Monday, July 11, 2011

The online student – not even a face in the crowd?

I wish I had never seen the video posted below.

Prior to seeing it my academic world was a comfortable place. As a secondee working at university as an associate lecturer in education life was great – after decades of working in schools to be in a place that genuinely respected learning was hugely refreshing. Learning was valued. Resources were plentiful – certainly compared to the schools in which I had taught. The technology available to use to present tutorials was far in advance of anything available in schools. Dealing with adult learners, most of whom were keen to learn, was such a joy after trying to coax disengaged high school students into anything resembling academic activity. I was free to explore the possibilities open to the connected educator. The crippling load of marking was the only negative – and compared to my previous workload in schools it was manageable. Teaching was great again.

My load was a mixture of face to face work and online work. I was comfortable with this. The technology made life easier for students and there was research to support the notion that online learning was at least as effective as face to face learning. This meant that, although I didn’t actually see my students, I was comfortable that “the process” was a valid one for them. (For further reading in this area see this USA Department of Education report “Evaluation of Evidence-Based Practices in Online Learning “ , September 2010.)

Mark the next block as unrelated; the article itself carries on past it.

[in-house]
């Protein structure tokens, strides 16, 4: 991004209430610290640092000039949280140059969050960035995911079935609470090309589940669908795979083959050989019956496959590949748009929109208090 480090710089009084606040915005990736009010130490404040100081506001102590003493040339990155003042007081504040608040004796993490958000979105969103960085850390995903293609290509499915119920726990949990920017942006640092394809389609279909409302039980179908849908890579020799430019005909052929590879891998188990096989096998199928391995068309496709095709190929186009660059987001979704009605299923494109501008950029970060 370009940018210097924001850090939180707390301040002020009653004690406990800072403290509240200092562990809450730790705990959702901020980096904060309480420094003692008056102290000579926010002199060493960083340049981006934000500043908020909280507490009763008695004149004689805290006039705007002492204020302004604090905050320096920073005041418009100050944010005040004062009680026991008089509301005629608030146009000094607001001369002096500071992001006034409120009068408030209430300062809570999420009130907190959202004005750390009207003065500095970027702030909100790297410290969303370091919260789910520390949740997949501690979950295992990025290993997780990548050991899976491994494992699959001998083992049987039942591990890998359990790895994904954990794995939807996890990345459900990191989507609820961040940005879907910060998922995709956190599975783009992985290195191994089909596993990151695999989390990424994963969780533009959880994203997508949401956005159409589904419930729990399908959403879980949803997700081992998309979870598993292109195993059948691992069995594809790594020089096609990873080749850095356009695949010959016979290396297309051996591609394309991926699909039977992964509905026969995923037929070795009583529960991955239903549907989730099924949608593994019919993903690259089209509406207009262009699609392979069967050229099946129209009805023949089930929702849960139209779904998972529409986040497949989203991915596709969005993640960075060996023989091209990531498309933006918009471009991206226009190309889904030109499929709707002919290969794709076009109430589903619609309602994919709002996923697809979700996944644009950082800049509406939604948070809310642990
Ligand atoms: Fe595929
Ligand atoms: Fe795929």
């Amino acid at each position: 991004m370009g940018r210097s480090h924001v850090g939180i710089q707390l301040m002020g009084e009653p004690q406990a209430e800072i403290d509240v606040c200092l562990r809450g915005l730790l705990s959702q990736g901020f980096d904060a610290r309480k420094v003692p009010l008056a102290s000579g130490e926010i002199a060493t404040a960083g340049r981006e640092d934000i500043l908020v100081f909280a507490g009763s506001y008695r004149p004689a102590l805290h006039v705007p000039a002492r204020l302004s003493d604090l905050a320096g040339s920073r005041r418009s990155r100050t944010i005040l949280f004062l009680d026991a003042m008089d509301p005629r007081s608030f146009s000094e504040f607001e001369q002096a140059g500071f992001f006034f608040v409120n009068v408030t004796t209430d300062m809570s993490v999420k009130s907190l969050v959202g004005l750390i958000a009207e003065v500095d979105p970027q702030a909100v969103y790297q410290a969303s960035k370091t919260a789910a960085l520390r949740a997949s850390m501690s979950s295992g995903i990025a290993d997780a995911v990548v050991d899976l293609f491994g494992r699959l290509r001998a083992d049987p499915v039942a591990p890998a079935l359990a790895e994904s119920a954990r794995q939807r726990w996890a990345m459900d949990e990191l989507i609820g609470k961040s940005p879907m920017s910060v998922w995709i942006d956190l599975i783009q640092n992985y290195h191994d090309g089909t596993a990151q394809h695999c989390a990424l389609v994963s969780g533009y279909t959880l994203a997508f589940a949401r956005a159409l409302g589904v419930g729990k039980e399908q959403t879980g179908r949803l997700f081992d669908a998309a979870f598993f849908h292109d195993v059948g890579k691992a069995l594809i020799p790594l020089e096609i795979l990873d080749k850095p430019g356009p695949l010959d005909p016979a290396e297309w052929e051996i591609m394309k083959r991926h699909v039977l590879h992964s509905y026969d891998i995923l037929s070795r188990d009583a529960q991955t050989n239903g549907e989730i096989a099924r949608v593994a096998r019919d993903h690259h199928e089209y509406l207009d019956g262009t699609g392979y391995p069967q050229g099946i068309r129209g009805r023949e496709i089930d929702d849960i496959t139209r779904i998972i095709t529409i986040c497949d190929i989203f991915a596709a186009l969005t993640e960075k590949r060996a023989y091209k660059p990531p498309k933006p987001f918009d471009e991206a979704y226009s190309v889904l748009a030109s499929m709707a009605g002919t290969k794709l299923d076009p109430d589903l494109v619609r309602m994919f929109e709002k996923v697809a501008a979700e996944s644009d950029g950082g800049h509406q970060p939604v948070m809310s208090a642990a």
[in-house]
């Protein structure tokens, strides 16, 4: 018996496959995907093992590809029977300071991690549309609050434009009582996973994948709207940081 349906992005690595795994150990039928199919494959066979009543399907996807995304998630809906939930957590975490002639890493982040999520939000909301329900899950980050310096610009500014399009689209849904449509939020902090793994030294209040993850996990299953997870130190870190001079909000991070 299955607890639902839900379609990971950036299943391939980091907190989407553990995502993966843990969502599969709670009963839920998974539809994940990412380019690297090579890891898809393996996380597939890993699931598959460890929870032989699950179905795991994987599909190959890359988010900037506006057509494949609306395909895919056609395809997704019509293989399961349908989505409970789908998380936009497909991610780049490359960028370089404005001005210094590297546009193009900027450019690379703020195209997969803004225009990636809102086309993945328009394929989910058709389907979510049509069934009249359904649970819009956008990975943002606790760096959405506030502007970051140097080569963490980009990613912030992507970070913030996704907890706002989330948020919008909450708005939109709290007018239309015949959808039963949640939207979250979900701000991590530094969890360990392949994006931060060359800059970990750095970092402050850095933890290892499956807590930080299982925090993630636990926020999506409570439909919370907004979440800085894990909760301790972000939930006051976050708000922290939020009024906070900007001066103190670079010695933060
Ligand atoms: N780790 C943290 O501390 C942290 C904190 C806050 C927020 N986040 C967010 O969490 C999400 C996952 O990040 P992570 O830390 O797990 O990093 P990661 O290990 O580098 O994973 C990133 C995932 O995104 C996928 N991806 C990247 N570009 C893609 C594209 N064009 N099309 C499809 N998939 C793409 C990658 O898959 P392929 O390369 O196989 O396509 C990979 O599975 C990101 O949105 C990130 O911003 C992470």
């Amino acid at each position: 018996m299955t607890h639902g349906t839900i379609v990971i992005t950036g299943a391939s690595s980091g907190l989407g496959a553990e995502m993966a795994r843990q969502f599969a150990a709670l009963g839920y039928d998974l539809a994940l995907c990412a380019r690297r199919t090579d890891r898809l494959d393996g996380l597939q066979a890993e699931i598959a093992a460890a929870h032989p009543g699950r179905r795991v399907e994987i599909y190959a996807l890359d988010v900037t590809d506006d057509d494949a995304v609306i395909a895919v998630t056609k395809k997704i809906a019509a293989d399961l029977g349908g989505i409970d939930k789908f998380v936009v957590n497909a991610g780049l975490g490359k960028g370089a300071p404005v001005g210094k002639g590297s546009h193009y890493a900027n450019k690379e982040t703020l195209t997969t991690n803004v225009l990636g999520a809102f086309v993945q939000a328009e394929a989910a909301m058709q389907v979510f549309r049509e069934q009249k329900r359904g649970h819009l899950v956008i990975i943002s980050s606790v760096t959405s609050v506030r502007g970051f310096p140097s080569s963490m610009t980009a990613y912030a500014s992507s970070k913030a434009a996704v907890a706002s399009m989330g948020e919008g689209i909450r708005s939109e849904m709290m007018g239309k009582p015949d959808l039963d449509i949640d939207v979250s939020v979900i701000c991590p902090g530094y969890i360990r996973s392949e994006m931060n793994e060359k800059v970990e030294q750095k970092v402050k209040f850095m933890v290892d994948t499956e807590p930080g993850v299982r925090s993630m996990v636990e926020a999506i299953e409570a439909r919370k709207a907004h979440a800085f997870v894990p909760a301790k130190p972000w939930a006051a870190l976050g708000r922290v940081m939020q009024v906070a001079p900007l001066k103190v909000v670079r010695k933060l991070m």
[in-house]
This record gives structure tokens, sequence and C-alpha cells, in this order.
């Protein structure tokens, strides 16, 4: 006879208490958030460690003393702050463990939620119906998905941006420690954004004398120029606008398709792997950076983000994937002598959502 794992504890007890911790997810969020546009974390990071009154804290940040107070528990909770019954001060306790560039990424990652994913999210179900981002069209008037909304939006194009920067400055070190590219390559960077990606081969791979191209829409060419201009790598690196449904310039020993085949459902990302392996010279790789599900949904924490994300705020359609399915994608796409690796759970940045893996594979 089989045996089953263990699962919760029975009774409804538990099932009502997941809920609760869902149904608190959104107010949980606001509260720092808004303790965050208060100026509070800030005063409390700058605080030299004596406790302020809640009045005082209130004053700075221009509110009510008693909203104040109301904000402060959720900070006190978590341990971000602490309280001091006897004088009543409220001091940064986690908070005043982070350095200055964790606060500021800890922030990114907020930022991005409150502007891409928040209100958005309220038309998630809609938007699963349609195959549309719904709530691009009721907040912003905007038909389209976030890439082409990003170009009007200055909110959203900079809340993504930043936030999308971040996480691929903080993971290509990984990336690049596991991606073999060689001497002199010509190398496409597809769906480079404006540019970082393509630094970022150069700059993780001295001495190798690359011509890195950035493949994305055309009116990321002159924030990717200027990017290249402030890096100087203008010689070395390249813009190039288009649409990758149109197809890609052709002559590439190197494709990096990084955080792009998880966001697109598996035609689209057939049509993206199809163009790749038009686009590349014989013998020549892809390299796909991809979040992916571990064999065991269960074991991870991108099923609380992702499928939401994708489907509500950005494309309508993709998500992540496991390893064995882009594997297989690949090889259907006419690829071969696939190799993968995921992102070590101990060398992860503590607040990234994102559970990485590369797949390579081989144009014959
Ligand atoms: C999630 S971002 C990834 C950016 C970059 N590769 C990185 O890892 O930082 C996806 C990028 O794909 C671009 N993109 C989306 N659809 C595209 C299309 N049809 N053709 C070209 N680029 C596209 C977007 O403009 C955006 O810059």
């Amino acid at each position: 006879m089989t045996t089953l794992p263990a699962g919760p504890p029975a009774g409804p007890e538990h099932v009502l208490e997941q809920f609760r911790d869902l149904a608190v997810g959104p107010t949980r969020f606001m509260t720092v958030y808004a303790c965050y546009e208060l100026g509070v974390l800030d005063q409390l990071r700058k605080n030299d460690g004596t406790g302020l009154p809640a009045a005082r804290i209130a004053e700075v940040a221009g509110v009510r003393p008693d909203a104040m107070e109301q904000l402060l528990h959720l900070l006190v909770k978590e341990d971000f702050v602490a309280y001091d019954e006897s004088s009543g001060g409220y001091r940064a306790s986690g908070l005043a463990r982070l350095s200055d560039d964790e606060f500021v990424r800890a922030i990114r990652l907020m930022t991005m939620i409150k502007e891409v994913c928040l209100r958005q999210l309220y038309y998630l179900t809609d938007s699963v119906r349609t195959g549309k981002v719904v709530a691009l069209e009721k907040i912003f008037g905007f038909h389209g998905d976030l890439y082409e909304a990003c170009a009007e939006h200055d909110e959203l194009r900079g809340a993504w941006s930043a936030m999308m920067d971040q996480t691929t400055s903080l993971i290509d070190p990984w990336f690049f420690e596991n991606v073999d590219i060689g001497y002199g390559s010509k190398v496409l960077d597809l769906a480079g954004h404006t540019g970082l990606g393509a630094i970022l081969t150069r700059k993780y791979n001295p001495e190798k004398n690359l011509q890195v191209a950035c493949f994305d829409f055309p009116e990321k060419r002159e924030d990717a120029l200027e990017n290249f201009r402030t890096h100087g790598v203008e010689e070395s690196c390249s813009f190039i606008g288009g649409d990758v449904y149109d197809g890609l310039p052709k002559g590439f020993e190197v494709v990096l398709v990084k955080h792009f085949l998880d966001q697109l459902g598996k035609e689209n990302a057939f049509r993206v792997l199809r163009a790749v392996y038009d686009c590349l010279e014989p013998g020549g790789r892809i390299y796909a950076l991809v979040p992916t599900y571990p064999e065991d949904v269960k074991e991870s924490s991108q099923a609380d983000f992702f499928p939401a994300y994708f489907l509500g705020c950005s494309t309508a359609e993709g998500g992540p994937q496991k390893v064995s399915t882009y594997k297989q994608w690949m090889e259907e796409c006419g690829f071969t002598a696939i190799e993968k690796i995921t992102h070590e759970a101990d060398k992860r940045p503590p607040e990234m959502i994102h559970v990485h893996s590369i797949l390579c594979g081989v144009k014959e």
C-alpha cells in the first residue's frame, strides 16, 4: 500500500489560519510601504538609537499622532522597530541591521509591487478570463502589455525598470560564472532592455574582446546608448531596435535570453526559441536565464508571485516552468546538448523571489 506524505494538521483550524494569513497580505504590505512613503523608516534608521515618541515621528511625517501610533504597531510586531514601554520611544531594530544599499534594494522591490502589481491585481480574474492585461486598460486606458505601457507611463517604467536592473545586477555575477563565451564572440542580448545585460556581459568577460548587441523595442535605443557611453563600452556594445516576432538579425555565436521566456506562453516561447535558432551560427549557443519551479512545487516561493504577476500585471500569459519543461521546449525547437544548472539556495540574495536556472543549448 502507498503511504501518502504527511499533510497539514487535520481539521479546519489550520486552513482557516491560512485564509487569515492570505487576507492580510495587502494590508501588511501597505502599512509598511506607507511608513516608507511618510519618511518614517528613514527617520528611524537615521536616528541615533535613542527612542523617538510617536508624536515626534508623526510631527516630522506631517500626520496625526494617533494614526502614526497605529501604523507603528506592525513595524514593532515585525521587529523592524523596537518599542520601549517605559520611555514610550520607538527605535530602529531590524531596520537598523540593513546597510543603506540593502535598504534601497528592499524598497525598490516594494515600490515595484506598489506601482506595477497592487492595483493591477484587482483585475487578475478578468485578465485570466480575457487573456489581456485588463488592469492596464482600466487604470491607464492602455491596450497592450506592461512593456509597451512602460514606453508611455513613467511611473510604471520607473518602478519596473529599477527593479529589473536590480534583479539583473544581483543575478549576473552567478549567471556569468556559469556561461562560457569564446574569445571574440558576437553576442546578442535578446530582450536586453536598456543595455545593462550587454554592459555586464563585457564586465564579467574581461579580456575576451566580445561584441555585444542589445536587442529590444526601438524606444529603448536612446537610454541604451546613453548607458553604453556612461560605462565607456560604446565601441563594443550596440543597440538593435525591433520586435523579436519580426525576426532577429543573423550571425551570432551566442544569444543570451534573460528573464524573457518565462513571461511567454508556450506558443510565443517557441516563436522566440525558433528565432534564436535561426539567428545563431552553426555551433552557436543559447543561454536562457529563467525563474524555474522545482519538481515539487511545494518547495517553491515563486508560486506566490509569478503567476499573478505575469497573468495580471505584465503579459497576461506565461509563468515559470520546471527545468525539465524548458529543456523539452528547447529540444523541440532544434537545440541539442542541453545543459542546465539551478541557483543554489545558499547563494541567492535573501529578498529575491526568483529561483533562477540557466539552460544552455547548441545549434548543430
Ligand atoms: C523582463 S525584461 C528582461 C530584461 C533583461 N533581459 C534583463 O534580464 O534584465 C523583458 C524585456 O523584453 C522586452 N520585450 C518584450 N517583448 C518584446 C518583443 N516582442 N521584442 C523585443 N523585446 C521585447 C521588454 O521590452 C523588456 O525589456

It seemed that all over the globe students were voting with their fingers and opting for online courses. In the USA double digit growth in the percentage of students studying online seemed to vouch for this fact – an estimated 4.6 MILLION students were studying online in America alone.

In Australia online studies were proving so popular that face to face classes in some universities were suffering a significant fall in numbers. One report suggested that up to 44% of students rarely see the inside of a university lecture room. Surely,I thought, such a popular learning platform must be good for all concerned?

And then I saw this video.

The world changed.

The potentially crushing experience of students being alone with minimal genuine contact with teaching staff is made painfully clear in this very simple, very clever production.

Online learning requires a new repertoire of learning skills. It also requires new teaching skills. It requires a significant effort to ensure that the digital student is first and foremost a person. No technology, no matter how powerful, should ever be allowed to change that.

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